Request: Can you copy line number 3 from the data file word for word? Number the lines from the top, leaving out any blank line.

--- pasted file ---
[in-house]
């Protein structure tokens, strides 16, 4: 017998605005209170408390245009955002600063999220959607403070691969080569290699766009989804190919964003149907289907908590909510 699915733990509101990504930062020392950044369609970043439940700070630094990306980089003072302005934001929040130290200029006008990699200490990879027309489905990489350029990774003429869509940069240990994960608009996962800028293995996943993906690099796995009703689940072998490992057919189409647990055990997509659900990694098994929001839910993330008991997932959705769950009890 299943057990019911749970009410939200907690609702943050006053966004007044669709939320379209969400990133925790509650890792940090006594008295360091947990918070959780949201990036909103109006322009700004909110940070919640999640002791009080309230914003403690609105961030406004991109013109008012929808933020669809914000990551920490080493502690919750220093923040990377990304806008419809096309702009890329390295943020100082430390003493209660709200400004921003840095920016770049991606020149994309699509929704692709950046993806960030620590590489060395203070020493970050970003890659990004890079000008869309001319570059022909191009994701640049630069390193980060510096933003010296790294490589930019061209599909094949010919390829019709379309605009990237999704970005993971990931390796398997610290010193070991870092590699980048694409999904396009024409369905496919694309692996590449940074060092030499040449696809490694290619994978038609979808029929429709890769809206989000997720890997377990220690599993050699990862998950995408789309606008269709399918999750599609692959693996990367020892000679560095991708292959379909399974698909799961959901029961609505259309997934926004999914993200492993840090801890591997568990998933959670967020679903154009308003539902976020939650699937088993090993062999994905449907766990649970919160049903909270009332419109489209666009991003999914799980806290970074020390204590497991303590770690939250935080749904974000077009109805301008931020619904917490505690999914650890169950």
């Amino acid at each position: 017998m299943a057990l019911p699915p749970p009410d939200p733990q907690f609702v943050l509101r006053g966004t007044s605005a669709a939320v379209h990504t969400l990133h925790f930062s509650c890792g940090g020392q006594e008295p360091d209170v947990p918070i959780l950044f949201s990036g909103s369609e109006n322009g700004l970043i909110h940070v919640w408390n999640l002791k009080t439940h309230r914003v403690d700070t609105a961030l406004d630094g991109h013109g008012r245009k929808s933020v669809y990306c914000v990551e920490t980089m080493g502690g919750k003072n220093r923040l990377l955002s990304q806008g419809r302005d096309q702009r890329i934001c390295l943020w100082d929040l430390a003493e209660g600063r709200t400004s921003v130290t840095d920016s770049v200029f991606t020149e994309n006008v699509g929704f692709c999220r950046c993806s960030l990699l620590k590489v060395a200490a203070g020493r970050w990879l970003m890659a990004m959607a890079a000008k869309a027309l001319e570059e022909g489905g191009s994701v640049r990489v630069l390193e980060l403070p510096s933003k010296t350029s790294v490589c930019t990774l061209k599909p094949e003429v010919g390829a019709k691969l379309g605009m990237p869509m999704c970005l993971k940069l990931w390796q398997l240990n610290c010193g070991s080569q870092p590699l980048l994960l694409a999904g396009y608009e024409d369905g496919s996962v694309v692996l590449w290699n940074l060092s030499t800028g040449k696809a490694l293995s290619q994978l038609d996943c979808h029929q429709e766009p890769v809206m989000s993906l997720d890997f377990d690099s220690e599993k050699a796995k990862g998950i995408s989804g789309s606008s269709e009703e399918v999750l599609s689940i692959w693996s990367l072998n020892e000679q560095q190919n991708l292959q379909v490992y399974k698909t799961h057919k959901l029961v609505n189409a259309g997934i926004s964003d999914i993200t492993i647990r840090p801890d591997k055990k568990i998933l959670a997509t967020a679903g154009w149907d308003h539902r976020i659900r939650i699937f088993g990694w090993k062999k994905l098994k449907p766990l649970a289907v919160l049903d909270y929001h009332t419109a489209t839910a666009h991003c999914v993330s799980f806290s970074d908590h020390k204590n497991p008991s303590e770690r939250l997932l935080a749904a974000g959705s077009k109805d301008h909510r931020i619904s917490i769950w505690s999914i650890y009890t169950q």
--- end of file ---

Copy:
């Amino acid at each position: 017998m299943a057990l019911p699915p749970p009410d939200p733990q907690f609702v943050l509101r006053g966004t007044s605005a669709a939320v379209h990504t969400l990133h925790f930062s509650c890792g940090g020392q006594e008295p360091d209170v947990p918070i959780l950044f949201s990036g909103s369609e109006n322009g700004l970043i909110h940070v919640w408390n999640l002791k009080t439940h309230r914003v403690d700070t609105a961030l406004d630094g991109h013109g008012r245009k929808s933020v669809y990306c914000v990551e920490t980089m080493g502690g919750k003072n220093r923040l990377l955002s990304q806008g419809r302005d096309q702009r890329i934001c390295l943020w100082d929040l430390a003493e209660g600063r709200t400004s921003v130290t840095d920016s770049v200029f991606t020149e994309n006008v699509g929704f692709c999220r950046c993806s960030l990699l620590k590489v060395a200490a203070g020493r970050w990879l970003m890659a990004m959607a890079a000008k869309a027309l001319e570059e022909g489905g191009s994701v640049r990489v630069l390193e980060l403070p510096s933003k010296t350029s790294v490589c930019t990774l061209k599909p094949e003429v010919g390829a019709k691969l379309g605009m990237p869509m999704c970005l993971k940069l990931w390796q398997l240990n610290c010193g070991s080569q870092p590699l980048l994960l694409a999904g396009y608009e024409d369905g496919s996962v694309v692996l590449w290699n940074l060092s030499t800028g040449k696809a490694l293995s290619q994978l038609d996943c979808h029929q429709e766009p890769v809206m989000s993906l997720d890997f377990d690099s220690e599993k050699a796995k990862g998950i995408s989804g789309s606008s269709e009703e399918v999750l599609s689940i692959w693996s990367l072998n020892e000679q560095q190919n991708l292959q379909v490992y399974k698909t799961h057919k959901l029961v609505n189409a259309g997934i926004s964003d999914i993200t492993i647990r840090p801890d591997k055990k568990i998933l959670a997509t967020a679903g154009w149907d308003h539902r976020i659900r939650i699937f088993g990694w090993k062999k994905l098994k449907p766990l649970a289907v919160l049903d909270y929001h009332t419109a489209t839910a666009h991003c999914v993330s799980f806290s970074d908590h020390k204590n497991p008991s303590e770690r939250l997932l935080a749904a974000g959705s077009k109805d301008h909510r931020i619904s917490i769950w505690s999914i650890y009890t169950q």